A poem I wrote for someone I love, and a way to play with metaphor which has somewhat eluded me in years past. There is a lot to be gained through metaphor. It is like a painting, a dance or a piece of music. Interpretation is so open and inspiration becomes personal rather than direct. A welcome relief from the somewhat straightforward nature of my usual academic writing. Continue reading →
Yesterday in a moment of quiet reflection I paused to look out into the park surrounding my home. On the pathway outside one of our doors was a half eaten carcass of a bird… sinewy and raw. Two feathers remained on one of the wings, its head ripped off and the organs removed. I thought for a moment that I should move it, to save my housemates from seeing it and its suggestion of a violent reality. Then I took a breath, filled with the sense that I didn’t need to do anything… that this one was sorted and all I had to do was let go of my need to control nature… to surrender to what would happen next. An hour later the carcass was gone.
Always say “yes” to the present moment. What could be more futile, more insane, than to create inner resistance to what already is? What could be more insane than to oppose life itself, which is now and always now? Surrender to what is. Say “yes” to life — and see how life suddenly starts working for you rather than against you. ~ Eckhart Tolle
There is a deep comfort in otherness. It’s like a warm blanket and our favourite TV series on an Autumn afternoon when we really could be writing our masterpiece or working on our next big project. It is comfortable, and it is insidious. You see otherness is a false perception of reality. This is not to say it isn’t a very useful way to view the world… it helps us operate in what appears to be concrete reality. Pragmatically useful in the short term and yet limiting and confining when we look at the bigger picture. Through awareness of the ways we create otherness we can break through the barriers it presents to us. Awareness brings with it knowledge and knowledge the opportunity to evolve. Otherness in some sense, is a gift. Continue reading →
“I must admit that I personally measure success in terms of the contributions an individual makes to her or his fellow human beings.”
Sitting in the courtyard of Alfalfa House drinking tea and chatting it would be easy to forget the ways of the world and for a time at least, I could. Eventually little bits of reality would creep in and I would become aware once again of the injustice, the pain, the love and the potential of those around me. In the second part of my conversation with Karo Tak I was reminded of the ability of a single individual to make a difference in the world by translating passion into action. Karo’s dedication to positive change is infectious and uplifting, matching her sparkly Sagittarius personality. In this part of my interview we talk performance, Jivamukti, Karo’s new cookbook and how others can change the world. Continue reading →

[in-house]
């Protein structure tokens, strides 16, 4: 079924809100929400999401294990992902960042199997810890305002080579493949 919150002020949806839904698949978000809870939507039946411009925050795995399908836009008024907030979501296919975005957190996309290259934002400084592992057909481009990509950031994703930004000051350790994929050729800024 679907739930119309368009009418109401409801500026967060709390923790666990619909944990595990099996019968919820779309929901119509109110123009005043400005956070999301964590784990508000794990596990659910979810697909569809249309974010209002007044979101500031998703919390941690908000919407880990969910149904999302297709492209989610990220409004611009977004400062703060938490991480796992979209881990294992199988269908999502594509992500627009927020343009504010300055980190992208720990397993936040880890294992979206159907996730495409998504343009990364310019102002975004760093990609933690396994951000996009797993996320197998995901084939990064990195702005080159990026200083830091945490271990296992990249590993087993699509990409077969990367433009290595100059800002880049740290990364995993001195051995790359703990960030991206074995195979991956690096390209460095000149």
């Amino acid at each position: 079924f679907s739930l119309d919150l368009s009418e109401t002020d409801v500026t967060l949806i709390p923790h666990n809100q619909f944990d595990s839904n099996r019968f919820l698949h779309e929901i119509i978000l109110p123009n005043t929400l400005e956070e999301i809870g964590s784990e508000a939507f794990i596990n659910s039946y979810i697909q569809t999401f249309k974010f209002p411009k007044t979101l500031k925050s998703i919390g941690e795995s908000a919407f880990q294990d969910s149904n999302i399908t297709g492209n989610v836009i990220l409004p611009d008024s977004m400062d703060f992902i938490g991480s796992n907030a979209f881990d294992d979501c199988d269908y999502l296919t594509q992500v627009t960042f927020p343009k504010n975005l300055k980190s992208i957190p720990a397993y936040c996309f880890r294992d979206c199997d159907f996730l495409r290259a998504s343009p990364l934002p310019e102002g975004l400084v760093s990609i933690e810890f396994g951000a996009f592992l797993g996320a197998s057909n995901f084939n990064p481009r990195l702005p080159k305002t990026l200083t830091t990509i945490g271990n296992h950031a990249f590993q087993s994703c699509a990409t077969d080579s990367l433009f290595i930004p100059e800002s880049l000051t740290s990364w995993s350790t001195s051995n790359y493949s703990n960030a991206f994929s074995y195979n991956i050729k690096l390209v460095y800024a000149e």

“What is it about Witchcraft and other Western magical practices that makes them so compelling? What draws intelligent, reasonable individuals to a world of ritual, mythology and belief in mystery and the unseen? By engaging in practices and rituals that do not conform to the norms of society and by holding and maintaining unusual beliefs, the Witch singles him or herself out.”
I would rather think of life as a good book. The further you get into it,
the more it begins to come together and make sense.
~Rabbi Harold Kushner~
Karo Tak has become something of a one-woman powerhouse in the Inner West of Sydney, Australia. Between running women’s circles to teaching Jivamukti Yoga, vegan cooking classes, acting and performing as well as committed activist work the former Sea Shepherd seems to place no limits on her enthusiasm and commitment to the betterment of the world. I sat down with Karo on a sunny afternoon in the back courtyard of our local Food Co-operative Alfalfa House with a cup of tea and an open mind, ready to enter the world of the marvellous Ms Tak.
I make no secret of the fact that I care about politics. My social media feeds are currently a precarious 50/50 personal and political because of the upcoming Australian Federal election. I can’t promise that the balance won’t tilt towards political as the election draws closer. My main focus has been on educating those in my networks about the Australian political system. Our voting works in a sometimes frustratingly contradictory way. Our vote counts. And it doesn’t. It’s just enough to inspire apathy in the average Australian.
When it comes to the crunch though, I am both an anarchist and a reformist. I am the former in ideology and the latter in pragmatic praxis. I despair that the anarchist/left-wing vote sometimes goes nowhere because of the refusal to engage in the system, while those on the right cheer at the prospect. Equally I understand that politics is at best empowering, hopefully just boring and at worst disempowering and upsetting.
I like to think things over in my dreams. I allow ideas to roll back and forth through my neurons like tumbleweeds and see what I manage to pick up along the way. Sometimes I formalise the process by incubating a dream intentionally. At other times I just allow a thought to sit patiently at the back of my mind until it pops its head up again saying it is ready to be harvested. This post contains the result of such a thought passed through my neurons and back again.